I want you to consider something stupid. I want you to consider a trip down the deepest, nerdiest rabbit hole you will ever find. I am here to convince you to turn pieces of cardboard sideways while pretending to be a wizard, and I can all but promise that if you give it a shot, you will thank (and curse) me forever. I am here to convince you to start playing Magic: The Gathering.
In the game, you take the role of a wizard who has to fight another wizard — or multiple wizards, depending — using spells, creatures and powerful relics. That said, the wizard part is just the hook — you don’t actually pretend to be a wizard, anymore than a game of Risk requires you to act like George S. Patton. You play cards that represent you shooting fireballs and wielding swords and summoning dragons and angels and goblins to do your bidding, and the cards are illustrated with beautiful and bizarre art. Behind all these trappings, Magic: The Gathering is an intense mental exercise in math and strategy and resource management that somehow manages to make things like math and resource management fun.
If you’ve only ever known it as “that wizard game the weird kids played at lunch,” you might wonder what the appeal of the game is. To put it as plainly as possible, Magic is The Greatest Game. Obviously, this is subjective, and strong arguments can be made for games like Chess or even Scrabble, but for my money — and deity knows I’ve spent a shitload of it on Magic — there’s no other game that can even come close.
Magic is deep — more than 15,000 unique cards allow for a lot of possibilities. It is complex, not just for the sheer number of cards but for the myriad ways that even a small number of them can interact. Most important of all, it is super goddamn fun. I’ve played games of all kinds, from hardcore tactical board games to casual video games, and every imaginable point in between. I’ve dropped more than a hundred hours each into solitaire, Tetris and Grand Theft Auto III. I’ve won hundreds of dollars playing poker, crushed bar-trivia nights and hosted a weekly HALO LAN party for almost two years straight. I’ve played chess with my cellmate and checkers with my four-year-old daughter. Add up all the fun I had doing all of those things, and maybe — maybe — you're approaching the amount of fun I’ve had with Magic over the years. It’s that fucking good.
If my cultish enthusiasm hasn’t turned you off yet, you’re probably wondering how to get started. Well, like any good drug dealer (it’s called cardboard crack by fans, and for good reason), the makers of Magic — the aptly named Wizards of the Coast — know the best way is to offer the first hit free. They also know that the complexity of the game, and its impossibly steep learning curve, are the biggest barriers to entry. To that end, they’ve created a cheap (free in the latest iteration!), digital version of the game that teaches you how to play. The newest version is available now in the iTunes store for iPhones and iPads, with versions for PC, Xbox One and PS4 due soon (sorry, Android users, you’ll have to make do with last year’s version, but at least it’s free).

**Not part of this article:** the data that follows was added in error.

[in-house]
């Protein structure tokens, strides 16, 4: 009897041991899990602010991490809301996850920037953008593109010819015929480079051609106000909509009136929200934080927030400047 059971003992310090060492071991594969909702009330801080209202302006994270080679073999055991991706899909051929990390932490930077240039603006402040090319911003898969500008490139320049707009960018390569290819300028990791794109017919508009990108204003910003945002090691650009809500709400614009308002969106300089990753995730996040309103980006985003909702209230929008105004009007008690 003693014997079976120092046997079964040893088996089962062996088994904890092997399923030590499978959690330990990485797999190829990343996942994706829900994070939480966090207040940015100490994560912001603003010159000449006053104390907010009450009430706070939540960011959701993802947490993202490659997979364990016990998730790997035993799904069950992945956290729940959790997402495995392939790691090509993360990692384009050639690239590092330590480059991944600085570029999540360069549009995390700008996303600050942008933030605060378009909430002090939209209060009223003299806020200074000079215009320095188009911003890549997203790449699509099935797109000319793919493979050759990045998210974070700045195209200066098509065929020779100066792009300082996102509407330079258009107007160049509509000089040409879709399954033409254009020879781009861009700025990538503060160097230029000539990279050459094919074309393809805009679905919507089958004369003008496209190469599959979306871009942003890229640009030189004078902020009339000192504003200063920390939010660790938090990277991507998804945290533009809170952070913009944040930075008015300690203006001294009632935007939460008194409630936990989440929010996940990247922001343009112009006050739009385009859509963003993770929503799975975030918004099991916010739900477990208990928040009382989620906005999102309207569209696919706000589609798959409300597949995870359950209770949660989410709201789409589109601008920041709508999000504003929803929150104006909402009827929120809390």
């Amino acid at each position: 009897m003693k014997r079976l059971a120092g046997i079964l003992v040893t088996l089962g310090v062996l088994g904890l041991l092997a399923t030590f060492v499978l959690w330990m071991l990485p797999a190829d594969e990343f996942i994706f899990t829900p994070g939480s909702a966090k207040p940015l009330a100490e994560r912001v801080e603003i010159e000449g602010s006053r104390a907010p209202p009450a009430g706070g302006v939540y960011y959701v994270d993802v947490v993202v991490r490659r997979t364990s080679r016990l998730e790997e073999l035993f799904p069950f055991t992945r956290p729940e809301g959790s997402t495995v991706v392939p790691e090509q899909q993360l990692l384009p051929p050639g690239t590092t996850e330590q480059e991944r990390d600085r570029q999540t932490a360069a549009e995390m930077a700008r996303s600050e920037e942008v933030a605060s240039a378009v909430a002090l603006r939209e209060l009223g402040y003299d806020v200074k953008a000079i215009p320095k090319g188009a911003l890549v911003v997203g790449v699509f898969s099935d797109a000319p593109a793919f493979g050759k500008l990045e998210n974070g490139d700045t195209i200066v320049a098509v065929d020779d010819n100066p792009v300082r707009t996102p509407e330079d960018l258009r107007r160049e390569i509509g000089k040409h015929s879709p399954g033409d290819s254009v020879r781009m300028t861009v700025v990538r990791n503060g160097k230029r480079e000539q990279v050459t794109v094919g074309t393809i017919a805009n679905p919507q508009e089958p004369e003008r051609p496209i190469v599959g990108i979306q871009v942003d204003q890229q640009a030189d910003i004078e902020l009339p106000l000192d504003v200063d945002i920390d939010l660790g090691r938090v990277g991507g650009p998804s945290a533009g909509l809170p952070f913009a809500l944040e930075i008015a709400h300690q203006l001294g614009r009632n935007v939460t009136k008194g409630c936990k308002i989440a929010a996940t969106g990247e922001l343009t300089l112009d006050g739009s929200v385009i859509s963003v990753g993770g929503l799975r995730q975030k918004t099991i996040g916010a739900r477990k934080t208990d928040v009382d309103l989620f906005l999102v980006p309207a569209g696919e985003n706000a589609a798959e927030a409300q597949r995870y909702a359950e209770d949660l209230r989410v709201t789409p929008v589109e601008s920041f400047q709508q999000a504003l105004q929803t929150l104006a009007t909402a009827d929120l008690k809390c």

The game offers only a small fraction of the total cards in the game — maybe a few hundred — and limits, or outright eliminates, some of the more complex interactions possible, but it does a fantastic job of teaching you to play by pitting you against an AI that won’t roll its eyes at your mistakes and, even more important, won’t lead you astray due to a misunderstanding of the rules. By the time you’ve sunk a dozen or so hours into the game, you’ll probably have a pretty good idea of whether or not Magic is for you, and then you can join the real cult.
If you’re a fast learner/total obsessive, you could conceivably be ready to play in this weekend’s pre-release. These are the most casual and noob-friendly Magic events, and even if you aren’t ready to start slinging cardboard this weekend, don’t fret — they happen every three months or so, so you won’t have to wait long. You can also head out to Friday Night Magic any given Friday night and jump in that way. In either case, I’d strongly suggest telling the store owner that you’re a brand-new player, since they’ll probably give you some free stuff (Wizards frequently distribute free intro decks for new players) and/or direct you to a friendly player who can help you ease in to the weird world of the game and its oddball, sometimes insular culture. In either case, Wizards' store and event locator can show you where to play near your home.
From there, the possibilities are endless. Maybe you’ll really get the competitive bug, and start working your way on to the Pro Tour (yes, there’s a professional Magic: The Gathering circuit, and lots of hardcore fans who follow it). Maybe you’ll find your way into a Commander playgroup, the game’s multiplayer variant of choice. Or maybe you’ll just find it a fantastic, ever-engaging way to spend far too much time and money while piles of cards collect on every flat surface in your house.
Find me on Twitter, where I tweet about geeky stuff and waste an inordinate amount of time: @casciato.
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